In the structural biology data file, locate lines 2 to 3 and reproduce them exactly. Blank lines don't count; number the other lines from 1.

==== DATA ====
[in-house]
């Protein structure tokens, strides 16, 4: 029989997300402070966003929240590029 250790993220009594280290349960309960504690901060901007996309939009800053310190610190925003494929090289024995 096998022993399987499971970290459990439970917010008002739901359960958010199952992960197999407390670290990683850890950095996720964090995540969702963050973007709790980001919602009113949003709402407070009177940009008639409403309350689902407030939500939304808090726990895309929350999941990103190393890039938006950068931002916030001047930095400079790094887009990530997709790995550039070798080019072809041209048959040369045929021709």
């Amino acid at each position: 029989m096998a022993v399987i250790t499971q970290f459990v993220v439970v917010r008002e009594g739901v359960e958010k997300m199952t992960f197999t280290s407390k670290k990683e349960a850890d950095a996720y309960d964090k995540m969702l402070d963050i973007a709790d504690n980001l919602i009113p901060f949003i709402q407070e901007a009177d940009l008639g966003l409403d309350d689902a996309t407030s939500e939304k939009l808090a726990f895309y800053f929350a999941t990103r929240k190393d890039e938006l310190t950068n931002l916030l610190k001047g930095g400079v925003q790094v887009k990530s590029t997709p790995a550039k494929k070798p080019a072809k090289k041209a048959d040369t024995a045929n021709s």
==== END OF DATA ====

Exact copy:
């Protein structure tokens, strides 16, 4: 029989997300402070966003929240590029 250790993220009594280290349960309960504690901060901007996309939009800053310190610190925003494929090289024995 096998022993399987499971970290459990439970917010008002739901359960958010199952992960197999407390670290990683850890950095996720964090995540969702963050973007709790980001919602009113949003709402407070009177940009008639409403309350689902407030939500939304808090726990895309929350999941990103190393890039938006950068931002916030001047930095400079790094887009990530997709790995550039070798080019072809041209048959040369045929021709």
């Amino acid at each position: 029989m096998a022993v399987i250790t499971q970290f459990v993220v439970v917010r008002e009594g739901v359960e958010k997300m199952t992960f197999t280290s407390k670290k990683e349960a850890d950095a996720y309960d964090k995540m969702l402070d963050i973007a709790d504690n980001l919602i009113p901060f949003i709402q407070e901007a009177d940009l008639g966003l409403d309350d689902a996309t407030s939500e939304k939009l808090a726990f895309y800053f929350a999941t990103r929240k190393d890039e938006l310190t950068n931002l916030l610190k001047g930095g400079v925003q790094v887009k990530s590029t997709p790995a550039k494929k070798p080019a072809k090289k041209a048959d040369t024995a045929n021709s």